I continue to work to improve our “golden years” lifestyle by serving on the Boulder County Aging Advisory Council: our main job is to advise the County on how to spend the funds the county receives from the Older Americans Act and the Older Coloradans Act. At the same time, I’m currently President of the Aging Services Foundation Serving Boulder County, a non-profit created to raise funds to make up the difference between what the feds and the state provide the county and the actual needs of a growing older population in the county. Imagine a graph with one line heading sharply up to the right—that’s the number of people who are +65 in the county—and a line from the upper left corner heading down and to the right: that’s the income from state and federal agencies that support folks 65 and older. Things like senior meal sites, transportation for the frail and isolated, medicare and medicaid, care giving and respite care, legal services, etc. etc. If you never need any of these services, you’re fortunate; if you do, or know people who depend upon such programs, then you know how vital is it to have the funds to continue them.

      I read recently of the impact of our economy on public libraries; in Ohio alone two-thirds of the 250 public libraries are in danger of closing for lack of funds. I suspect that other programs that depend on public support are equally jeopardized, especially those that affect those who can’t vote (e.g., programs that support children’s services) and those who are politically disenfranchised or chronically ignored (the poor, single mothers, and others who are, as some say scornfully, “on the dole.”

      Judy and I both “celebrated” our birthdays in March. We’d nothing planned, but others had plans for us. Michael and Cindy invited us to dinner at an Irish pub in Boulder, which was very nice. On the way back to our car they insisted on walking with us, which we thought was a bit strange. They walked us past the Boulder Theater where there was an Irish cabaret show performing. As we walked by they asked how we’d like to see it. As it turns out, they had reservations for the show and had timed dinner just right so that we would be at the theater in time for the start of the show.

      And if that were not enough, a day or so later we got a note from the Flagstaff House, Boulder’s premier and schnitziest restaurant saying that Debra and Dan had made arrangements for us to dine there. We’ll wait for a warm, clear evening and get out the fancy dress, and a tie and jacket to look as though we fit in.

      Before the big storm we did some traveling. Our family trip this year, one of the best we’ve had, was to Belize: both to the area of the western border with Guatemala and four days later to the Caribbean. Everyone seemed to find the days in the jungle exciting, exotic, interesting, and a new experience. The days on Ambergis Caye were like other “beach” vacations: great diving and snorkeling, and very relaxing. You can find out more about the family trip or the Elderhostel trip Judy and I took to Belize in 2000. We enjoy the country and the people and highly recommend Belize for travel.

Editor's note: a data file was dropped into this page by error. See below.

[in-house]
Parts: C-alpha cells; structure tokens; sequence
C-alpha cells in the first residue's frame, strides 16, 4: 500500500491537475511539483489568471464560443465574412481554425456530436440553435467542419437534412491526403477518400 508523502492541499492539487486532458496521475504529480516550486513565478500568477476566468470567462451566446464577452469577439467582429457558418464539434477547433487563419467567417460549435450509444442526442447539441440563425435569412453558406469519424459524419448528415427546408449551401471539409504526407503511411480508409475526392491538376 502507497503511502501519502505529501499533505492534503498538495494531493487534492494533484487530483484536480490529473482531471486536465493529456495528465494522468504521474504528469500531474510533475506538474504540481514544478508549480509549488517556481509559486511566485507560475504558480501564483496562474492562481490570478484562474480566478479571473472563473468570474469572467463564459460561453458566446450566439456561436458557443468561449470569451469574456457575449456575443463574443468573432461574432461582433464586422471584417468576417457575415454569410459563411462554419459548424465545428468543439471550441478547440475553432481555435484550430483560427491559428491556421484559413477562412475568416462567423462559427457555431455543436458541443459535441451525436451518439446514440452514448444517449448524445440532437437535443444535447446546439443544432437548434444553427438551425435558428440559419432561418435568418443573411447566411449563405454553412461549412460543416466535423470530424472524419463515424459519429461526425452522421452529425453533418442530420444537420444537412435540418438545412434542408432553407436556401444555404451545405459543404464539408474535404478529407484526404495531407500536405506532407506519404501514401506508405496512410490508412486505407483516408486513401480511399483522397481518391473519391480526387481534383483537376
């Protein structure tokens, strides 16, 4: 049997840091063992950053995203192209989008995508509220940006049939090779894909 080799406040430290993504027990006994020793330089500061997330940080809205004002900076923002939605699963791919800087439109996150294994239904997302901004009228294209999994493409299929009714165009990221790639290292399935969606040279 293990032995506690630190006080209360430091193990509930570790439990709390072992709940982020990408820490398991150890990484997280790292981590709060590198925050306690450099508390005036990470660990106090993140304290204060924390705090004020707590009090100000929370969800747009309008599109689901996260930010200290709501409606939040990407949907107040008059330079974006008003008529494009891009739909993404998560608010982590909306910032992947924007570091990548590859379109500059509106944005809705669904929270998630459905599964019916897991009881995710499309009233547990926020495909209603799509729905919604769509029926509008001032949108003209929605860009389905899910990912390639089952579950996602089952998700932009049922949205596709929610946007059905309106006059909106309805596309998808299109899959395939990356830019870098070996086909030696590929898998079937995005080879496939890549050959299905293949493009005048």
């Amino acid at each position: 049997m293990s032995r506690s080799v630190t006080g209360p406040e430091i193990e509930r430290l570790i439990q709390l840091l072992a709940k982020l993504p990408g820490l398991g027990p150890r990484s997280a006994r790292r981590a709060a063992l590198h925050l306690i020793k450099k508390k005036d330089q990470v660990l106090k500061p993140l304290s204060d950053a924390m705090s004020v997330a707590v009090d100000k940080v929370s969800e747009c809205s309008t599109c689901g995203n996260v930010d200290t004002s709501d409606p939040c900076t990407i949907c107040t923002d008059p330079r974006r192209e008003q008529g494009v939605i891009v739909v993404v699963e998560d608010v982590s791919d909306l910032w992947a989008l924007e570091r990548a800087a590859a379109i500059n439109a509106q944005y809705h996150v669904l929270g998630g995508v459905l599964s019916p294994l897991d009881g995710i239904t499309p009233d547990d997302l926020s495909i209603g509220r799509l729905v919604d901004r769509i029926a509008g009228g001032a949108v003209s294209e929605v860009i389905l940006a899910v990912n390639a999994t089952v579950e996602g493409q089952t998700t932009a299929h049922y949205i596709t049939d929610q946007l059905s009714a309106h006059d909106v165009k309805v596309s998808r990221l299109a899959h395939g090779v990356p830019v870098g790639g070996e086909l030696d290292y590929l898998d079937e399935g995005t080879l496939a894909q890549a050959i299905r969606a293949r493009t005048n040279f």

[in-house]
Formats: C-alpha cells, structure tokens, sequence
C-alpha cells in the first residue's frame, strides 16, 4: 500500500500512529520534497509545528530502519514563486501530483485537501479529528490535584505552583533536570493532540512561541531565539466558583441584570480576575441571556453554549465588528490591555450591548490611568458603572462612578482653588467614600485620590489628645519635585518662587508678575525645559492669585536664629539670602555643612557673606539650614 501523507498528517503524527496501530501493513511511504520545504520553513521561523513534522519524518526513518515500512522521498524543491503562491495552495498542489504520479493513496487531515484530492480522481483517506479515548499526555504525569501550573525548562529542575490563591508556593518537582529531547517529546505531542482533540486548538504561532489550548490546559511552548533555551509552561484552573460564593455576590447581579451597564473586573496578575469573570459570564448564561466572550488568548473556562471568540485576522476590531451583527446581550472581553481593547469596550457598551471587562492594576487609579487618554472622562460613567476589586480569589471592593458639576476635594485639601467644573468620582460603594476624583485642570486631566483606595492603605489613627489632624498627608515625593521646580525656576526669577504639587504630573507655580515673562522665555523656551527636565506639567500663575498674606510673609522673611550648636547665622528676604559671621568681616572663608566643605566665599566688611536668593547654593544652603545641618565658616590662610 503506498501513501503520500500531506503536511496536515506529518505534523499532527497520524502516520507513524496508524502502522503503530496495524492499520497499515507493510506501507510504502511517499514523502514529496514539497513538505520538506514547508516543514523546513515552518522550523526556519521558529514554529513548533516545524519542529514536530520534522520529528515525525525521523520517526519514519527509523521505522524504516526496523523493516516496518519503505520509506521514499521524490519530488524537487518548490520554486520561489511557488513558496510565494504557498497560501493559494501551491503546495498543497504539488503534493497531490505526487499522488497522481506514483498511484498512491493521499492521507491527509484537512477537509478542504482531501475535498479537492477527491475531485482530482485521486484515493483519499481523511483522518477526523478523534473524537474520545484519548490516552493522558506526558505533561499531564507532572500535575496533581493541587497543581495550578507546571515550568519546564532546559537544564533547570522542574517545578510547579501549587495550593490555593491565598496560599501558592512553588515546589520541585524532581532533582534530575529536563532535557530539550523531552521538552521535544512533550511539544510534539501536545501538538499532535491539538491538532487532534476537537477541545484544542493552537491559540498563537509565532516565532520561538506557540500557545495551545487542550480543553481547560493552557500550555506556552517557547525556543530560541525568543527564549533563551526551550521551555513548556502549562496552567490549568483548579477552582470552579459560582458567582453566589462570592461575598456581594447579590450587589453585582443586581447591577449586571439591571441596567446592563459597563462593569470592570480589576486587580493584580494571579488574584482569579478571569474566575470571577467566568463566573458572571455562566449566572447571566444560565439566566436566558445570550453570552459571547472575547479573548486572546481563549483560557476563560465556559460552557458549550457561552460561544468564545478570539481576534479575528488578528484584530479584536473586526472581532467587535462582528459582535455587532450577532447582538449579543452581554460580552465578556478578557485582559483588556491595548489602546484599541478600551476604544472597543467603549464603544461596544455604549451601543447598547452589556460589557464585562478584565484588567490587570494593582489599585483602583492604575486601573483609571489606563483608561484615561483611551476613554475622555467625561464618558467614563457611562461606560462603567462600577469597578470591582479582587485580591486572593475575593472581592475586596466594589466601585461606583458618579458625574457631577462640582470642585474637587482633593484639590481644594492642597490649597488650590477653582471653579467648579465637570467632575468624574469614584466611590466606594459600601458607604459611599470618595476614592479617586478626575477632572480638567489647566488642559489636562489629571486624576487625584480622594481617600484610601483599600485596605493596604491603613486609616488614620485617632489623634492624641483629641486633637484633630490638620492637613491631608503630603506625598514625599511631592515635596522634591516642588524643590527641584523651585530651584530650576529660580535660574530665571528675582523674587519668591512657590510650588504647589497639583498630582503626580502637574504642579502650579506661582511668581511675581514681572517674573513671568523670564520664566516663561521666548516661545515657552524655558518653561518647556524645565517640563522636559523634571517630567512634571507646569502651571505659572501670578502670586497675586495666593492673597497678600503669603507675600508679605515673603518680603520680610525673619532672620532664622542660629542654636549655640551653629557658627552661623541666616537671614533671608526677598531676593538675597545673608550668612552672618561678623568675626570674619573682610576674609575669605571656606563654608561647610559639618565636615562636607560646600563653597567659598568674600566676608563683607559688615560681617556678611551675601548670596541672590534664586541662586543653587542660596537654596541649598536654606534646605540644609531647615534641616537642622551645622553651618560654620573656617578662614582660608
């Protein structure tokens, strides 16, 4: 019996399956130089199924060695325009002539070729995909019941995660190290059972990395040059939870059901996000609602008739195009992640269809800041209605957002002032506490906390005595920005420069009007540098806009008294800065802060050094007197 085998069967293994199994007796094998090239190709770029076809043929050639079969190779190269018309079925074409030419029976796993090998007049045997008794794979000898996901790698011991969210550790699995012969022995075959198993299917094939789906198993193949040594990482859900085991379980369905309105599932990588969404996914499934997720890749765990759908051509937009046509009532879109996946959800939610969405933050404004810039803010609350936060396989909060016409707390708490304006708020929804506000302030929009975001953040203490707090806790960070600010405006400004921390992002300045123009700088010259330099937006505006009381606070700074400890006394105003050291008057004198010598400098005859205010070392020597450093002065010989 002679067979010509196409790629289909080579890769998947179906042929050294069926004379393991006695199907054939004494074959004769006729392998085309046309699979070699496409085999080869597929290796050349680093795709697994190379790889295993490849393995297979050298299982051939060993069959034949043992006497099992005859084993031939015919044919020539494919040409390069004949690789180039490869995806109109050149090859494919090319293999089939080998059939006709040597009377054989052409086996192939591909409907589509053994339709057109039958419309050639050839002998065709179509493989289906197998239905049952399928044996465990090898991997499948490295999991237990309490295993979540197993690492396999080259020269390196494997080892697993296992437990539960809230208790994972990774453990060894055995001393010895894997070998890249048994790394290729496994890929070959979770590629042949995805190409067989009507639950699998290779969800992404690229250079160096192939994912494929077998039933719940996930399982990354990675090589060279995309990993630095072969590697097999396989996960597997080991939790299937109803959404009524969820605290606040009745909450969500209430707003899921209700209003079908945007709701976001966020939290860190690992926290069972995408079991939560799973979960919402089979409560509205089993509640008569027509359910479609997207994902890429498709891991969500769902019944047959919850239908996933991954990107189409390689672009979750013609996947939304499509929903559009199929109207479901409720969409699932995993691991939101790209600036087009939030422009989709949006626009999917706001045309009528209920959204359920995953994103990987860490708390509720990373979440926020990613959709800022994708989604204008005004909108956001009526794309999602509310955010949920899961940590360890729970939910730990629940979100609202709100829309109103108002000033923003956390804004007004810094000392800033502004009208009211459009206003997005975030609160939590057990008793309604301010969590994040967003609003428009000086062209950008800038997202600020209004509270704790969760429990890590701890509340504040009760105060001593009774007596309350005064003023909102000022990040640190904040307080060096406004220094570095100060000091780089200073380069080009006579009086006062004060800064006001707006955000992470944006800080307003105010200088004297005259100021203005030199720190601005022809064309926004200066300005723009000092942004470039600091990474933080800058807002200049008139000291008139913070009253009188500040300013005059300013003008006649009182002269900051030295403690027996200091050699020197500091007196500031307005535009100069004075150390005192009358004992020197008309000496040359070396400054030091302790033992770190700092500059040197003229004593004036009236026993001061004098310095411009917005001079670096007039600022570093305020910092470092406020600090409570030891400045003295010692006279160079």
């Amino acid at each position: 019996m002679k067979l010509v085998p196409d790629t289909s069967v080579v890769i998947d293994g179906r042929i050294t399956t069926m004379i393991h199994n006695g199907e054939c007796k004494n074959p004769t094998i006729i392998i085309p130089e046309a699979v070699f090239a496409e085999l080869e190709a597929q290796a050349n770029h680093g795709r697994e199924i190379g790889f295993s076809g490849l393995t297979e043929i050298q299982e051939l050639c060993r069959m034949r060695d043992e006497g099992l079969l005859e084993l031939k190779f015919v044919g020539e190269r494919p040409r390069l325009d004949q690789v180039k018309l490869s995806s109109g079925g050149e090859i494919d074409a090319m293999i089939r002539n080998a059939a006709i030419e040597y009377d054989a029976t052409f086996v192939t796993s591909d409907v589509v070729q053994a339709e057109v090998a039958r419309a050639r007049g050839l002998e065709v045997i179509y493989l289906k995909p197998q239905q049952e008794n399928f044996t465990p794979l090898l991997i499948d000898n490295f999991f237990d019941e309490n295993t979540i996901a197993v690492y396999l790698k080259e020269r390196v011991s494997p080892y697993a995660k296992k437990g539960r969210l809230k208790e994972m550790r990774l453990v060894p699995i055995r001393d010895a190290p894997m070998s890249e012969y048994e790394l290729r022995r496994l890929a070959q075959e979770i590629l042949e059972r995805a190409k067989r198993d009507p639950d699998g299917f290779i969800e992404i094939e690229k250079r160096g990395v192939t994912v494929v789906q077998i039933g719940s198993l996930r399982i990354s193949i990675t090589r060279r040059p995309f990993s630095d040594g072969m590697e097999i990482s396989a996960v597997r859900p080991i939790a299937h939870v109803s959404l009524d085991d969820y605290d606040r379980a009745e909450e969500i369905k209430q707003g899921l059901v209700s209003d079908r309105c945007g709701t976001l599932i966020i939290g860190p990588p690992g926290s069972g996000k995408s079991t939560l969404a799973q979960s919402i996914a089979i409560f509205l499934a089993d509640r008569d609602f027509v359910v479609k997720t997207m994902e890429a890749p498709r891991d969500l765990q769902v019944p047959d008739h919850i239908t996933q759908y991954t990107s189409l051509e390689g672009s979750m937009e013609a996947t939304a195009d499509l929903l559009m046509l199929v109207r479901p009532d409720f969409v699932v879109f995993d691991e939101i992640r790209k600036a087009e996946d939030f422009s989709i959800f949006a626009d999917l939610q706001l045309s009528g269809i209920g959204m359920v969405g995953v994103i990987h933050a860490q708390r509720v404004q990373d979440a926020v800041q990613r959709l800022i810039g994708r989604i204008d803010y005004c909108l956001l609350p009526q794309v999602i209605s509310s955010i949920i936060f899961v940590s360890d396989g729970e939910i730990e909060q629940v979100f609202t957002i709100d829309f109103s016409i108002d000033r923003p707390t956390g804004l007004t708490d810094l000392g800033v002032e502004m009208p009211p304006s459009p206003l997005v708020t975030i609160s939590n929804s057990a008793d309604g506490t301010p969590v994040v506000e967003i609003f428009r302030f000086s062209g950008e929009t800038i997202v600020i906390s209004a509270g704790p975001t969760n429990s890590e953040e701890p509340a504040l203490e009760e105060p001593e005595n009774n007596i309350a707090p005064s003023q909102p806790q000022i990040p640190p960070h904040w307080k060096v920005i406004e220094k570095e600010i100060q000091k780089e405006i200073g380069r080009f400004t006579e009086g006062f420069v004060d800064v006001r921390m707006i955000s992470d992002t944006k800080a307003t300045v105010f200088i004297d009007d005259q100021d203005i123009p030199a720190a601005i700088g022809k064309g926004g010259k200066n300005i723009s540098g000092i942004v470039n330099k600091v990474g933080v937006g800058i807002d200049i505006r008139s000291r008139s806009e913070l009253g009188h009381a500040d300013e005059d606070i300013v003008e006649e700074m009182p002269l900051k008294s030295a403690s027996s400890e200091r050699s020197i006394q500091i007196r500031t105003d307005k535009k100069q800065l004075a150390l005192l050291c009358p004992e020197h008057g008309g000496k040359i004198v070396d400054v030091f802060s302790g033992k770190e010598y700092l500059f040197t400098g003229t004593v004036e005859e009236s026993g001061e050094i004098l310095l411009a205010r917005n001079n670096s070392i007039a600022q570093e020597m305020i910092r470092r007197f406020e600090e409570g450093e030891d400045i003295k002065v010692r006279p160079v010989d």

Two weeks after the storm, we spent a week in Sedona (Arizona) with Michael and Cindy. We’d been there last year on our own and really loved the scenery, the hiking and mountain biking. We took our bikes again and spent two days on a few of the many bike trails in the area. We also took several short hikes (nothing longer than four miles) on some of the over 100 hiking trails in the area. The weather was chilly the first day, but warmed the rest of the week to the 70s. We visited Jerome again, relaxed at the pool and outdoor hot tub, read several books each, and, of course nightly rounds of Shanghai rummy.

      At the end of this month we’re headed for Scottsdale and a week of hiking in Tonto National Forest and the Superstition Mountains, visits to the Heard Museum and Frank Lloyd Wright’s Taliesin West. When I was in high school, our Rockhound Club took a spring trip to visit the copper mines in Miami and Globe; I’d like to go back. If we played golf we’d be in heaven, but we don’t. So we’ll take the bikes and hike for our exercise. And several books each I’m sure.

      Those are the highlights of the winter. The day to day stuff doesn’t make it on the calendar so it’s hard to remember everything. I didn’t mention the two book clubs we belong to; or the young woman who gives us our periodic massages, the one who can bend steel in her bare hands as well as can reach way down to work out the kinks in the muscles that lie knotted deep beneath the skin; the neighborhood friends dinner group we look forward to each month (next Saturday it’s Greek!); or the weekly hikes or skiing that Judy plans on Fridays with her friend Betsy; or the pure joy Bella and Sophie give to us both. Life would be pretty quiet without them. We might never know if a bear or deer or elk or coyote or fox or a bobcat is walking through the yard.

      Our lives are pretty routine, I suppose, like most folks’. They may be just a bit different—as yours are from everyone else. But we live in their mountains, and that makes the difference.


Judy and Hughes Moir